"Everything that I expected wasn't what happened. You have this idea in your mind about what being a mum is going to be like, what you want to be like as a mother. It just wasn't like that. With COVID, there are no mum groups to prepare you or support you. Normally, mums go out and get together. They go to classes and learn how to swaddle and burp their baby, but I didn't get any of that because we were in isolation or social distancing didn't allow classes to run. So, I just had this baby, with no fricking clue what to do with it, it's just been so hard," Chelsea says.
In the eyes of Australian medical professionals, pregnant women are considered high-risk patients for COVID-19. However, demand for maternity services in Victoria over the past 12 months has risen 20%. NSW pregnancies have also increased more than 5%. Despite expert arguments contradicting a COVID-19 baby boom, microbiologist Len Moaven expects an extra 25,000 births in the year to January 2022, a trend confirmed by health fund data, reporting a 22% increase in newborn deliveries to the end of the March 2021 quarter, nationwide.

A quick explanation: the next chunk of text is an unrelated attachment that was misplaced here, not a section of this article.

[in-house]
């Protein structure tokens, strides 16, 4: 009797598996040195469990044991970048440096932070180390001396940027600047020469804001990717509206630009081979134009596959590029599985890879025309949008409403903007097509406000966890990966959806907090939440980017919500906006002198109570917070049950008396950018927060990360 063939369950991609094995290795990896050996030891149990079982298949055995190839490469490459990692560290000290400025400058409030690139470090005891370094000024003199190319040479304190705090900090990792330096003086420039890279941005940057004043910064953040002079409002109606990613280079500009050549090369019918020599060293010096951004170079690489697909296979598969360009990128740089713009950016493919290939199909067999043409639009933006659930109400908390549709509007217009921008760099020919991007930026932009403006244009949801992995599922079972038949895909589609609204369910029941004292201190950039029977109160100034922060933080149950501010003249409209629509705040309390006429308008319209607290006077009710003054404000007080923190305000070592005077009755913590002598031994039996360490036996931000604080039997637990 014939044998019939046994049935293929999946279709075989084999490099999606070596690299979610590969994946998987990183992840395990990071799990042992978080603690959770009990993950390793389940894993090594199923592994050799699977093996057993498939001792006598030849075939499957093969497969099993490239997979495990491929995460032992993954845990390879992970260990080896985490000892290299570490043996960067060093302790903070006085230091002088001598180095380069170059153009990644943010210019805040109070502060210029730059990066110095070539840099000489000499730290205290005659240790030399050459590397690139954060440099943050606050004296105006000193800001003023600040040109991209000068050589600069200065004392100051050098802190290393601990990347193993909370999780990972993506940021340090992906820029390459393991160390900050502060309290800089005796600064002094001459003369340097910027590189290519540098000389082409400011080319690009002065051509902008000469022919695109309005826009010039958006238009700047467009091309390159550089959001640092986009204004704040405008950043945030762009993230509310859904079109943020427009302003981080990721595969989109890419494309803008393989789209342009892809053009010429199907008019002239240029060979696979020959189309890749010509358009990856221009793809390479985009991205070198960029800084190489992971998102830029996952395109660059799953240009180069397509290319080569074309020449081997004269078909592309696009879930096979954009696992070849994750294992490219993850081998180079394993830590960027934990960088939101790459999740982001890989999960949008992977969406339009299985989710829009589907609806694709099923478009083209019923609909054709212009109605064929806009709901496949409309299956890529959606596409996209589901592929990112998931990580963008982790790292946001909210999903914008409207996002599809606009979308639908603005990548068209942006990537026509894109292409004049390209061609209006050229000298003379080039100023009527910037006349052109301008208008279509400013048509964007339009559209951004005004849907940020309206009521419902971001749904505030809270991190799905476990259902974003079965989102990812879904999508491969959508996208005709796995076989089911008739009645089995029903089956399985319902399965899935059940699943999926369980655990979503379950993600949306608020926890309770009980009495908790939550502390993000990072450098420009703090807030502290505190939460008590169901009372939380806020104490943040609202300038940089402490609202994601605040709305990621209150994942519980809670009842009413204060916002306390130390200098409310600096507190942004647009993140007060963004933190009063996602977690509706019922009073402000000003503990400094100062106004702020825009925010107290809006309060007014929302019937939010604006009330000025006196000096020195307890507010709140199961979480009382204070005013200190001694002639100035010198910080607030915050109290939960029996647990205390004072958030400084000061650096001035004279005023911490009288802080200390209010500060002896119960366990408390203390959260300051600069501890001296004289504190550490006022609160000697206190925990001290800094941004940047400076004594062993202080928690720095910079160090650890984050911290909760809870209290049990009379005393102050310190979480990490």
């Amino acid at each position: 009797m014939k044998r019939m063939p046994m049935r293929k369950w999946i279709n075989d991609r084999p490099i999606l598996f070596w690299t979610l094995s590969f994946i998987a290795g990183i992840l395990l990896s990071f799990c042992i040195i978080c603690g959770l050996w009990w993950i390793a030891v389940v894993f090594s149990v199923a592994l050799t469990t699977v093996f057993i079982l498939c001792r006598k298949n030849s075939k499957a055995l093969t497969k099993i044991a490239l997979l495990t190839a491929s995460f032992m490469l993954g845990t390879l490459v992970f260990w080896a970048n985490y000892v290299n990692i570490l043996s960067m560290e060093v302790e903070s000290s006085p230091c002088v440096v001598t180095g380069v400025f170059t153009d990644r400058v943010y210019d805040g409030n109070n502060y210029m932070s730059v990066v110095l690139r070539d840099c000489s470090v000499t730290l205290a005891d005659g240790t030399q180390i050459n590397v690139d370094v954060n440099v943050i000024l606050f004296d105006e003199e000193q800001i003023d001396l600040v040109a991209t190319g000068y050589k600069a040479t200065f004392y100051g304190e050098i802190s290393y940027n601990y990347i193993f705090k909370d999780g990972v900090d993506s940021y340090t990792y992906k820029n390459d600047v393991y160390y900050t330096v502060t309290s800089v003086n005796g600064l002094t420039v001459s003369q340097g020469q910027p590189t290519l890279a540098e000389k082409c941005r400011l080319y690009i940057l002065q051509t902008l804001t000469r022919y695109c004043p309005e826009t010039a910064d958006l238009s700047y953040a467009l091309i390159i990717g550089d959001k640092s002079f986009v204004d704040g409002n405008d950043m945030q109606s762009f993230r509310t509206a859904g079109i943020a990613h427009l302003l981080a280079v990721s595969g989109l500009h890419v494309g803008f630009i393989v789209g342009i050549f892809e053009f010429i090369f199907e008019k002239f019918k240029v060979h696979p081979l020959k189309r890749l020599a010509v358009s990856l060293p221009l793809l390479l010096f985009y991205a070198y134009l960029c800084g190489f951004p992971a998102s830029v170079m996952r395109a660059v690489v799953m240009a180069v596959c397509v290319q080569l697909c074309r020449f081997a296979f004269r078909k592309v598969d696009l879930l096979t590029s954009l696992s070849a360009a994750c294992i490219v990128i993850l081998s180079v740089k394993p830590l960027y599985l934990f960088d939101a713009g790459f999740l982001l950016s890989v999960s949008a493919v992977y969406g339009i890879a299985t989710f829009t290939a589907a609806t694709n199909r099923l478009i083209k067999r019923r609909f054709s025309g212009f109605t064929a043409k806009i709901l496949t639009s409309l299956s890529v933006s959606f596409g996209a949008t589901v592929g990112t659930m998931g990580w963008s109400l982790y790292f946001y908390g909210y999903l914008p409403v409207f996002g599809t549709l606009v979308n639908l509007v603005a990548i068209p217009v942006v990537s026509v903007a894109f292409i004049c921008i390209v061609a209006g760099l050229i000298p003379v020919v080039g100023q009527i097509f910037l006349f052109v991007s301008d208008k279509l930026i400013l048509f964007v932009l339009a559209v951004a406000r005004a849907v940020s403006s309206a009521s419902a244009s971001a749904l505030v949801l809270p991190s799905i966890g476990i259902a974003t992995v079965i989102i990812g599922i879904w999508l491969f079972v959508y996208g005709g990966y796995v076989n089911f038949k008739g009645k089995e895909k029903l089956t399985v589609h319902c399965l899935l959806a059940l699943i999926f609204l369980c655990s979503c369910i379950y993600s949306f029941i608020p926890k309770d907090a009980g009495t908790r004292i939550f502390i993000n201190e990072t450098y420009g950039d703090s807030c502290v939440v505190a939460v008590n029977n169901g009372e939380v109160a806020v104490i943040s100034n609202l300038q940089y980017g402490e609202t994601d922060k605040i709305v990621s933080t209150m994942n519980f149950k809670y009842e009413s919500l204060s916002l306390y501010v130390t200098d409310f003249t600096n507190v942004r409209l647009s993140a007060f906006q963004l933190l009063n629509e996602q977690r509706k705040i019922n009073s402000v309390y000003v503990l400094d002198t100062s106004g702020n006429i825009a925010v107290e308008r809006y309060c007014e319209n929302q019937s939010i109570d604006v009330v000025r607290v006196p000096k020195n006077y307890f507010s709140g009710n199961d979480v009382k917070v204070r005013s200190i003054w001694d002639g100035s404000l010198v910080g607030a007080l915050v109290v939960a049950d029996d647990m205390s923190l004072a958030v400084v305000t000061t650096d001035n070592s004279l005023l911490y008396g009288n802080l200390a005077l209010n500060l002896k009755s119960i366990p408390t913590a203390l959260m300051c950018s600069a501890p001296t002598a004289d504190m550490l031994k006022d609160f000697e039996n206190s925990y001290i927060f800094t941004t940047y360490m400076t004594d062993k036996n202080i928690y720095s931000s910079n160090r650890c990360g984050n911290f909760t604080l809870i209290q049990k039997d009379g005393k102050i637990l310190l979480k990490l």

“I fell pregnant with Clara in February 2020, right before the first-ever lockdown. I had a scheduled c-section in September 2020 throughout another lockdown. I feel so lucky in one way that I fell pregnant with Clara before the first lockdown because now there are so many babies, it is almost impossible to get into midwifery services,” Claudia says.
With the increase in demand for perinatal and postnatal services, Australia's medical system is struggling. As a result, mothers are getting lost in the system; they are not receiving support from medical professionals in the weeks after birth and the inability to access family and friends have first-time mothers feeling underrated and underappreciated.
While the Australian government has identified and acted on the increase in maternity services across the nation, there has been little to no notice of lockdown's adverse effects on first-time mothers' mental health and wellbeing.
The saying, 'it takes a village to raise a child' has been deeply embedded within motherhood for centuries, and as a result of the COVID-19 pandemic, the saying possesses even more meaning with mothers pleading for change, for support, for their families. Yet, the question remains, will the government finally accept the voices of these women?